“Man, these bus drivers are lazy. They’re always inventing some kind of mechanical problem. You know, they just don’t want to work, that’s all.”
But suddenly, the light goes out and the bus jumps forward violently; and the old woman falls in the isle; her stick shoots across the floor; a few passengers around her help her to her feet. “You did that on purpose!” she snarls at me, “You horrible man! If you think you’re getting away with this kind of behavior, you’re very much mistaken. I know the president of the company, and I’m going to see that you never drive a bus again. Give me your operator’s number.”
I turn the wheel and move into traffic. And the old woman is still standing at the front, holding on to a handrail.
“Driver, I said I want your operator’s number. Right this instant!”
“Sure, lady. Sure. If you want it, it’s right here on my uniform.”
I pull into the 22nd Street zone, and pop open the front doors. Green light is on.
“Smart-aleck good-for-nothing!” As she passes me, she hits me on the shoulder with her stick. Not an easy thing to do for her, while carrying a bag and walking off the bus. Once on the pavement, she takes out a pencil and scribbles something on a piece of paper.
So I close the front doors. I turn the wheel to my extreme left, and I push down on the accelerator. Nothing! No electricity! And the green light is on. (Here we go again) So I pull and release the emergency brake… I pump the brakes… I open and close the front and rear doors… But then I stop for a moment.
In my rear-view mirror, I see the guy in white overalls (a house painter maybe?) standing in the rear stairwell, and he is leaning against the rear doors. I look straight at him and he’s got a “guilty-as—all—hell” look on his face.
So I scream at him.
“Hey! You! In the stairwell! Why are you pushing on the doors? You want to get off or something?”
“You talking to me?”
“Yes, I’m talking to you! Get off the doors!”
“Hey, I don’t know what you’re talking about. You must be loco en la cabeza.”
“Loco en la cabeza? I’ll give you loco en la cabeza. Every time I open the doors, you start pushing on the doors, like it’s your tricky little game. You push on the doors and the brakes turn on.”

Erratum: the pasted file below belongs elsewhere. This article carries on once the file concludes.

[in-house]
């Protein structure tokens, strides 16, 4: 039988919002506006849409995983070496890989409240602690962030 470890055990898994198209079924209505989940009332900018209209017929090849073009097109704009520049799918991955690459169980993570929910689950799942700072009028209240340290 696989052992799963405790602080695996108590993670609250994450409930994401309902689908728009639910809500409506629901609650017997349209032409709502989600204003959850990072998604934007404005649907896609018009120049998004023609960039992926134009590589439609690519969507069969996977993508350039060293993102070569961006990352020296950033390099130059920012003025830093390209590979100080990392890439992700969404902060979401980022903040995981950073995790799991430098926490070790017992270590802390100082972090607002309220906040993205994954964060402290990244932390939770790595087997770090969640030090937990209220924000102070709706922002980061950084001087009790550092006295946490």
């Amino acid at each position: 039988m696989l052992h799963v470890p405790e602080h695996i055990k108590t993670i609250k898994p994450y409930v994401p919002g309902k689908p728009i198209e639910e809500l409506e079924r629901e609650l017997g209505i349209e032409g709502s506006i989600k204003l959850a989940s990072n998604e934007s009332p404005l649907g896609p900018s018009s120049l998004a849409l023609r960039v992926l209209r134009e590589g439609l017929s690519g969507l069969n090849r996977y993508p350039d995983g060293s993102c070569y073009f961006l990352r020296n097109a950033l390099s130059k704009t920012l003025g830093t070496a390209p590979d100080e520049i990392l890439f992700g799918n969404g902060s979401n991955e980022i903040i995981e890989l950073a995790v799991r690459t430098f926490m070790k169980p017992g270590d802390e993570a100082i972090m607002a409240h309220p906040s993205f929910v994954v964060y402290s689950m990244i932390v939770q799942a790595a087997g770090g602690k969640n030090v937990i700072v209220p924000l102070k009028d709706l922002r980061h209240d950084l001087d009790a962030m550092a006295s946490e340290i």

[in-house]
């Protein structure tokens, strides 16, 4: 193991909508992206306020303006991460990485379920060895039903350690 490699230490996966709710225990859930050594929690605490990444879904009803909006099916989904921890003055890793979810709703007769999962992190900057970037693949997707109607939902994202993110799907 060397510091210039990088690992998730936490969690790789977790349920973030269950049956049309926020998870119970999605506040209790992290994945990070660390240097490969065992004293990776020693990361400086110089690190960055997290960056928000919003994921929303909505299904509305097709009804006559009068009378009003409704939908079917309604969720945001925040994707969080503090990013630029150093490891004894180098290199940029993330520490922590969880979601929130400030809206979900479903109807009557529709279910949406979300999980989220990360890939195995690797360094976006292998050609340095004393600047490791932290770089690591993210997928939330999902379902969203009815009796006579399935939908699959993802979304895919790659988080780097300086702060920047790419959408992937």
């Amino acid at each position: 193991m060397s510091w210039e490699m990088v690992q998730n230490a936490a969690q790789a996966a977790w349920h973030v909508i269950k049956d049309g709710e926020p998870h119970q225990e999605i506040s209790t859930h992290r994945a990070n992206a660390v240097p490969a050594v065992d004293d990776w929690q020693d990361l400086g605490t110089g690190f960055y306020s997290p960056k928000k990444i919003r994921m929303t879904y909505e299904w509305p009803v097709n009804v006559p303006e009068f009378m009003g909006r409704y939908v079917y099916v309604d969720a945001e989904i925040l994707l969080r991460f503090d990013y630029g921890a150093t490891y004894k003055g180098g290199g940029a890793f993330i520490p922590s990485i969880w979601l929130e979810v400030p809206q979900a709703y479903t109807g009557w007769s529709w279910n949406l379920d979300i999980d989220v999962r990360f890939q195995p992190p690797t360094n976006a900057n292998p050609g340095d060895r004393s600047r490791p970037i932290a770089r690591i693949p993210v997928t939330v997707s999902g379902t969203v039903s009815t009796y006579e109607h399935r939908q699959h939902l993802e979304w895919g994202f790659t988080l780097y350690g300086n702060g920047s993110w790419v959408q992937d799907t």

“Go to hell.”
“No, man, you go to hell. And get off my bus! Right now!”
“Hell no. You can’t do that.”
“Like hell I can’t.”
“You can’t order me like you own the bus. Who do you think you are?”
“Who do I think I am? I’m the guy that’s driving this bus, and I want you THE HELL OFF MY BUS!”
“I’m not going anywhere.”
“You’re not going to get off? Well, okay, I’ll just park the bus right here while I call CENTRAL CONTROL, and then I’ll go out and pull my trolley poles down.”
But a few of the passengers start screaming:
“C’mon, man, get this bus moving.”
So I tell them, “Listen, this guy is messing with the doors, and he looks mighty dangerous to me. So, I’m not moving this bus until he gets off my bus.”
And a new voice rings out, it’s a big husky voice,
“Hey, driver, I can get this guy off for you, if you want.”
The new man steps into center aisle, headed for the rear doors. He’s a man built like a two-ton truck, a huge chest, a massive neck, and enormous biceps.
I’m looking out the window, and I say, “Well, if you want to, go ahead. Who am I to say no?”
“Got you, driver.”
So the massive guy turns and walks over to the rear of the bus, and easily grabs the house painter by the arm.
“What the…. Hey!” shouts the house painter.
“Get the fuck off the bus, man.” Slap! Whack!
“Man, what did I do?”
“The driver wants you off the bus.”
“Hey, you can’t do that!”
Slap! Thump! Boing!
And out goes the house painter through the rear doors and the rear doors close. The air pressure is released, and the brakes turn off.
“Okay, driver, everything’s cool back here,” says the massive guy.
“Well, okay, man. Thank you.”
On the bus, everyone cheers and claps; and some even pat the massive guy on the back.
Everything turns around.
I close the front doors and the green light goes out. The interlock is off. The bus lunges forward, and I’m back on the run.